Posts Tagged ‘Erwin Schrödinger’

13 Wave

Monday, June 21st, 2010

To quote from Max Jammer’s ‘The Philosophy of Quantum Mechanics’, Erwin Schrödinger consistently ‘interpreted quantum theory as a simple classical theory of waves.  In his view, physical reality consists of waves and waves only.  He denied categorically the existence of discrete energy levels and quantum jumps, on the grounds that in wave mechanics the discrete eigenvalues are eigenfrequencies of waves rather than energies’[i].

Physically, Schrödinger is simply saying that, for example, standing waves require a whole number of wavelengths, or in some situations half wavelengths, that these could provide the discrete energy levels of atoms and, from that, the specific frequencies of emission observed. Schrödinger was meticulously cautious and precise in his criticisms of the Copenhagen Interpretation, and its quasi-corpuscular basis.[ii]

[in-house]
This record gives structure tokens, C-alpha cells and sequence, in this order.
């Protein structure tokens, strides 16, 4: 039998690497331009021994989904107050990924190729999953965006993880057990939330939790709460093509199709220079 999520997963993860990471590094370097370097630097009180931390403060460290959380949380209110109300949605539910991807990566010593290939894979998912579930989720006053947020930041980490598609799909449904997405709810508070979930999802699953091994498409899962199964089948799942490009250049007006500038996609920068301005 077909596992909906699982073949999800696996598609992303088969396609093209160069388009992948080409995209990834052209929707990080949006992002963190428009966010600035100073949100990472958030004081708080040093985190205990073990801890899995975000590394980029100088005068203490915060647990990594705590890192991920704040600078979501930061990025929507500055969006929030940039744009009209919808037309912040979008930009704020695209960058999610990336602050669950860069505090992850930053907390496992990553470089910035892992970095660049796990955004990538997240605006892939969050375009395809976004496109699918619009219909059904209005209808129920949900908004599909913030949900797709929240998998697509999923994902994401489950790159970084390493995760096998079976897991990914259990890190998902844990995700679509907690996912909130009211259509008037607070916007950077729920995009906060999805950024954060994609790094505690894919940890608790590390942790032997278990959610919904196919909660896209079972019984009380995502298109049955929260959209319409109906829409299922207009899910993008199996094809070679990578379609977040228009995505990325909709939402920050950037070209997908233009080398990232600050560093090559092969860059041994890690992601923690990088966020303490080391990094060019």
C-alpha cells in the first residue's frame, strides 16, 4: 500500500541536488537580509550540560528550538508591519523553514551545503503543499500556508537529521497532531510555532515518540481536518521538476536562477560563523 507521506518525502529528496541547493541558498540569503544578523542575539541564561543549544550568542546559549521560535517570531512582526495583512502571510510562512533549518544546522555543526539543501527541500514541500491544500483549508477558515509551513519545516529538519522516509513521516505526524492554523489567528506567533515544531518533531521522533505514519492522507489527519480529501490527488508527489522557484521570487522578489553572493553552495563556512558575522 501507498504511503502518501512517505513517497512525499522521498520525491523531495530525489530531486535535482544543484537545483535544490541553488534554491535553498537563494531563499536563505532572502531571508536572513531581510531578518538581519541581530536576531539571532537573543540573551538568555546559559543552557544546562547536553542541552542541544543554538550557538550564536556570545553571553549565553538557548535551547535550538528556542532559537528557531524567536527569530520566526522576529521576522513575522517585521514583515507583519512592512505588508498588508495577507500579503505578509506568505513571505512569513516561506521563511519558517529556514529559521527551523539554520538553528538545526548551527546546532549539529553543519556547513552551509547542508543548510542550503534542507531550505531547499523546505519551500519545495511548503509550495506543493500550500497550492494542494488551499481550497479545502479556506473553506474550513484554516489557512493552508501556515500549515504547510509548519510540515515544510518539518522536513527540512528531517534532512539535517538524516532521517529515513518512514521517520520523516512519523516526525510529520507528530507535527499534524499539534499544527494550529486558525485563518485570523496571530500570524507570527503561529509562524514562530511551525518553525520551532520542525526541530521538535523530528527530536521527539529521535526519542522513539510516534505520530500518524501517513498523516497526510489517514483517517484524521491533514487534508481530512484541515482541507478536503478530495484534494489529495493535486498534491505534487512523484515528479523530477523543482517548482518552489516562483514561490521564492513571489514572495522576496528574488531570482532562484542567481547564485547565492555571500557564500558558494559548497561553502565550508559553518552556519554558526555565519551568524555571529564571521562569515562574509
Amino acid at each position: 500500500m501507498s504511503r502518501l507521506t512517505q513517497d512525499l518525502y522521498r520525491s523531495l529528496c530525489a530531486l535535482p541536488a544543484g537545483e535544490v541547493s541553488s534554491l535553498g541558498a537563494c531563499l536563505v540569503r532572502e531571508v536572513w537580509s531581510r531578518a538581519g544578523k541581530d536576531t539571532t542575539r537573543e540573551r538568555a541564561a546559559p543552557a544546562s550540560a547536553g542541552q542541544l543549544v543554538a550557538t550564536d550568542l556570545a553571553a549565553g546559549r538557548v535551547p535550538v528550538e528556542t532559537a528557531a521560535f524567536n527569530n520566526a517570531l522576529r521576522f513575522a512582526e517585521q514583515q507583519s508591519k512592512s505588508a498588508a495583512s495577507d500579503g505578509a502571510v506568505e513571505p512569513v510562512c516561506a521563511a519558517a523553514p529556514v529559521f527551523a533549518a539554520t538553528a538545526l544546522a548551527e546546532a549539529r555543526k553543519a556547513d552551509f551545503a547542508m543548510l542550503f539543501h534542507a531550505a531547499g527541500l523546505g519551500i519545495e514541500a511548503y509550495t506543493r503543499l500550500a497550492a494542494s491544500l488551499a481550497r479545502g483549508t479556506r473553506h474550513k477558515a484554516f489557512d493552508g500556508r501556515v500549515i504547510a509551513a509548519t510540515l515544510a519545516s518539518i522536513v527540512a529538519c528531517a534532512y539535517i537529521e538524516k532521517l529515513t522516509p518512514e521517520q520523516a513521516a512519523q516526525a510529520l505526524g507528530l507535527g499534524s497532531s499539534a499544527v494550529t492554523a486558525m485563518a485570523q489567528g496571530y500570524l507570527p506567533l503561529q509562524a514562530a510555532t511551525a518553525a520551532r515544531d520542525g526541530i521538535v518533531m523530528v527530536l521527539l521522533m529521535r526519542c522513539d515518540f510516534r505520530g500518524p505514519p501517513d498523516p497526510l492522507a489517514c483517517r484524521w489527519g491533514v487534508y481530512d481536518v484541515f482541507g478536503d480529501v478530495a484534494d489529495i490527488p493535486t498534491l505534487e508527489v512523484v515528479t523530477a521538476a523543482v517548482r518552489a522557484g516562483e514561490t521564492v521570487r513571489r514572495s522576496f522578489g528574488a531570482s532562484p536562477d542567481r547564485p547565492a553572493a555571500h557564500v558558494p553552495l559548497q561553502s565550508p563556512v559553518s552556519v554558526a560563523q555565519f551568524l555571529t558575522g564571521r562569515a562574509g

Schrödinger went into this in considerable detail. (more…)

9 The fall of physics: quantum theory

Tuesday, May 4th, 2010

Of the two ‘great theories’ of twentieth century physics, quantum mechanics is known as the more mysterious, the more impenetrable to rational, deterministic analysis, a strange and bizarre theory that requires a complete rethink of scientific method and principle. We will not find any of this to be the case.

Einstein said of quantum mechanics that ‘One ought really to be ashamed of the successes, as they are obtained with the help of the Jesuitic rule: “One hand must not know what the other does”’[i]

Later, in 1951, he wrote to his friend Besso: ‘What are light quanta?  Nowadays every Tom, Dick and Harry thinks he knows it, but he is mistaken.’ (more…)